• Fifth Circuit Holds Rail Line is Less Disruptive to Environment than Highway
  • April 26, 2010
  • Law Firm: Balch & Bingham LLP - Birmingham Office
  • Last week, the U.S. Court of Appeals for the Fifth Circuit dismissed an environmental group's challenge to a rail line for a Texas limestone quarry, holding the rail line would cause less harm to endangered species than a highway.

    The Medina County Environmental Action Association sought review of a decision by the Surface Transportation Board (STB) granting an exemption under 49 U.S.C. § 10502 that allowed the Southwest Gulf Railroad Co. to construct and operate a seven-mile rail line and rail loading loop to service a proposed limestone quarry in Medina County, Texas.  At issue was whether the STB and the U.S. Fish and Wildlife Service (FWS) complied with their obligations under § 7 of the Endangered Species Act (ESA) to ensure that the proposed rail was “not likely to jeopardize the continued existence of any endangered species” before approving the exemption.

    The environmental group argued that the agencies should have considered the quarry and rail line as interrelated and should have provided a cumulative analysis of the phased development.  They were particularly concerned about the endangered golden-cheeked warbler and invertebrates living in karst limestone formations.

    The quarry owner, Vulcan Materials, had looked voluntarily for warblers starting in 2000, finding a single warbler calling near the site in 2003.  It also tracked the presence of karst cave insects.  FWS concluded that little suitable warbler habitat remained, since the area had previously been cleared for agriculture.  Also, allthough some karst features were in the project area, none of the cave insects was discovered there.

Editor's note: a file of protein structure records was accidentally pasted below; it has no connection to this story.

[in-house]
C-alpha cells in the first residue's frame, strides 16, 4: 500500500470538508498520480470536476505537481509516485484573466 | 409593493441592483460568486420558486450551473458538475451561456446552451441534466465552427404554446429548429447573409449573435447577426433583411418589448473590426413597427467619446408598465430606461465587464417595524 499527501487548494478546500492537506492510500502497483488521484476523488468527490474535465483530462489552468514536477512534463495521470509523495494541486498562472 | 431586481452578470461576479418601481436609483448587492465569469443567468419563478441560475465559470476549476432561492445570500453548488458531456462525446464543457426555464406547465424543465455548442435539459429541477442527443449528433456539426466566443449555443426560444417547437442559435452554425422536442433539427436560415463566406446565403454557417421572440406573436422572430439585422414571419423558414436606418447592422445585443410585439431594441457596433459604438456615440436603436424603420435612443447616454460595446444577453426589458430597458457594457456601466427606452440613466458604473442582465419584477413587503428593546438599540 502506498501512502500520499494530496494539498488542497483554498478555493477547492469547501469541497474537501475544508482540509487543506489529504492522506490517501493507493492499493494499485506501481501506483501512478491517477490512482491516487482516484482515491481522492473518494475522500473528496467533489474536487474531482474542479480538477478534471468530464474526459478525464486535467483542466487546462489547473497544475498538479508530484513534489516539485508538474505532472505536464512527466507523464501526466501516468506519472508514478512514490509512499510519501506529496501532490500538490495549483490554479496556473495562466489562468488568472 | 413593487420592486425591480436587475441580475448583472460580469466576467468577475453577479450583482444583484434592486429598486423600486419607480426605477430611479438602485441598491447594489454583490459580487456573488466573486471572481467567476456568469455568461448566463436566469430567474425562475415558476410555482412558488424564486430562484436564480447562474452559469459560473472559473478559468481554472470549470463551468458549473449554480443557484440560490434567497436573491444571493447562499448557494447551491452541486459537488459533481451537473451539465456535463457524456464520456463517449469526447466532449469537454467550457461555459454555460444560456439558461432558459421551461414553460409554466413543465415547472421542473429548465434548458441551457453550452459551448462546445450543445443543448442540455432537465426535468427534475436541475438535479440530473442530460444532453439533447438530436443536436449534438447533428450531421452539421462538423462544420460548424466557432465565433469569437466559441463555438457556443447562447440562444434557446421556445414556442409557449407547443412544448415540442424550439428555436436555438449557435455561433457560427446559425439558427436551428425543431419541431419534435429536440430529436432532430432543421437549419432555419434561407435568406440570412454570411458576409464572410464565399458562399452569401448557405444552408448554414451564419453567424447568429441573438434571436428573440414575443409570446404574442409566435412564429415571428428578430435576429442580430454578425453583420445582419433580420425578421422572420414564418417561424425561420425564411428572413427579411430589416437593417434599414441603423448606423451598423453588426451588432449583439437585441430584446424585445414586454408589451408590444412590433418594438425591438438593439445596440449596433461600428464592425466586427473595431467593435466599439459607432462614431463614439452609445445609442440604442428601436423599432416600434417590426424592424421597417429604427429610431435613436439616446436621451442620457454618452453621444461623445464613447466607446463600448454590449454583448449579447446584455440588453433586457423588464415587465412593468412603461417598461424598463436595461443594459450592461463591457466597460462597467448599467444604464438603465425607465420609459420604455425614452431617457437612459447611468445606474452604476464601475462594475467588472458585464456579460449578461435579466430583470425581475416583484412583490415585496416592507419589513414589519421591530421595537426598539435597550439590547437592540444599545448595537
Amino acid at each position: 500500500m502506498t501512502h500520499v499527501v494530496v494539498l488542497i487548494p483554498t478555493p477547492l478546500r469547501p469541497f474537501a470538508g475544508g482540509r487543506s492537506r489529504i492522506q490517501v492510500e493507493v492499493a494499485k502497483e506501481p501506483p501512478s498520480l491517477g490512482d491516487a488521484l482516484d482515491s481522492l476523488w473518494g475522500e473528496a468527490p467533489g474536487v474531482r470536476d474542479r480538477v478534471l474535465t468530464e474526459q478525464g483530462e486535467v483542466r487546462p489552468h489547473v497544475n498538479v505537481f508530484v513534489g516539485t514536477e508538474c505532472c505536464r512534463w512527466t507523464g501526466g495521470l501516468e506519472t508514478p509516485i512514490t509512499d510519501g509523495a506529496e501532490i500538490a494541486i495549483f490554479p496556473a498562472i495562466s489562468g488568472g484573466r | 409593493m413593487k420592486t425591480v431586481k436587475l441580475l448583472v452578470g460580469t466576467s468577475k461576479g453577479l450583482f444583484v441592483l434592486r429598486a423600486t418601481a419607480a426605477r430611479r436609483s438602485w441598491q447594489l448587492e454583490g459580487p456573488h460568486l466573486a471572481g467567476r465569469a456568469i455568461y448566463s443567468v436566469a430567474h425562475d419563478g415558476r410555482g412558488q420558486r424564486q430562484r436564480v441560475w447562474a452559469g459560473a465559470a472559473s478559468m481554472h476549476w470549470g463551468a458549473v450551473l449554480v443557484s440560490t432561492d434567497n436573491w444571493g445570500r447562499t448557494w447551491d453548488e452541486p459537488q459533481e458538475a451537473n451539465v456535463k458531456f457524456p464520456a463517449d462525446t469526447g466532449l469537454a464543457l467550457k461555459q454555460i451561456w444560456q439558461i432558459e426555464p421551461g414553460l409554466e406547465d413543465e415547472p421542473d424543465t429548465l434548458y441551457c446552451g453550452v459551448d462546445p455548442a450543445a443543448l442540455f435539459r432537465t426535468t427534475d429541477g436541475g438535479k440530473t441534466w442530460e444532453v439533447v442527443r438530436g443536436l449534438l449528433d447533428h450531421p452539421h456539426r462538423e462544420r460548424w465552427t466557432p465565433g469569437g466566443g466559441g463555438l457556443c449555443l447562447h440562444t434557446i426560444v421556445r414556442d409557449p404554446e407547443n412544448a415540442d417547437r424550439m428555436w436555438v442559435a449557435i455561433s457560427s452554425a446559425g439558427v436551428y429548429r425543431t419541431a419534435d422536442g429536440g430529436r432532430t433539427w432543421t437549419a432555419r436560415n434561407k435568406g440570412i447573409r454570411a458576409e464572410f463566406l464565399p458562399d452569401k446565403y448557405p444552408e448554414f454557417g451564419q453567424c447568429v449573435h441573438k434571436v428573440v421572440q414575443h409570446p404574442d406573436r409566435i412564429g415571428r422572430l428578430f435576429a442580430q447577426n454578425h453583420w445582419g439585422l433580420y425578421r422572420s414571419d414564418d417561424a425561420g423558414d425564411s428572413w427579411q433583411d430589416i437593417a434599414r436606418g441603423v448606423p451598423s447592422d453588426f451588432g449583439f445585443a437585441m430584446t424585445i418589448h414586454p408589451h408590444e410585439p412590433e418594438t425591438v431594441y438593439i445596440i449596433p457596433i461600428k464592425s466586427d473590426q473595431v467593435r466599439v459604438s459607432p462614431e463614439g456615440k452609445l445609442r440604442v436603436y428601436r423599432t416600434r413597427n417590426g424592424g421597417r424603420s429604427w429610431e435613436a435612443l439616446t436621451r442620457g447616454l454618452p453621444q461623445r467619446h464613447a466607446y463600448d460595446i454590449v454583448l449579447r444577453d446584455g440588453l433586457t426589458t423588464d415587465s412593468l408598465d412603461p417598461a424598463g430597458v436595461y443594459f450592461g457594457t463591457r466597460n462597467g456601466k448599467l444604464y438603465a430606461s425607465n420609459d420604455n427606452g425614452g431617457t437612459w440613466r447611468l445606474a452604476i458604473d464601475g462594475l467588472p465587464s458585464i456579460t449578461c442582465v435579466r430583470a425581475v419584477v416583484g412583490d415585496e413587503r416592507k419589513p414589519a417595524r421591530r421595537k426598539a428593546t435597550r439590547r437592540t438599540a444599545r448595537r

The court denied the environmental group's request for review, finding that quarry development could occur regardless of the railway, so the two were not interrelated.  Because full development through all phases of the project was not certain, Chief Judge Carolyn Dineen King wrote, no cumulative analysis was required.  The court observed, "The STB has no authority to stop development of the quarry, which the evidence shows could and would be developed regardless of whether the rail line were built.  The STB had two choices: Grant the exemption and allow the rail line—the environmentally preferable alternative—to go forward, or deny the exemption, in which case quarry development would progress, serviced by a more environmentally disruptive fleet of trucks.  We cannot say that the STB abused its discretion in choosing the former."

    The court was also persuaded by the fact that Vulcan provided adequate mitigation measures, including a planned buffer zone and a promise that it would not clear land during warbler breeding season.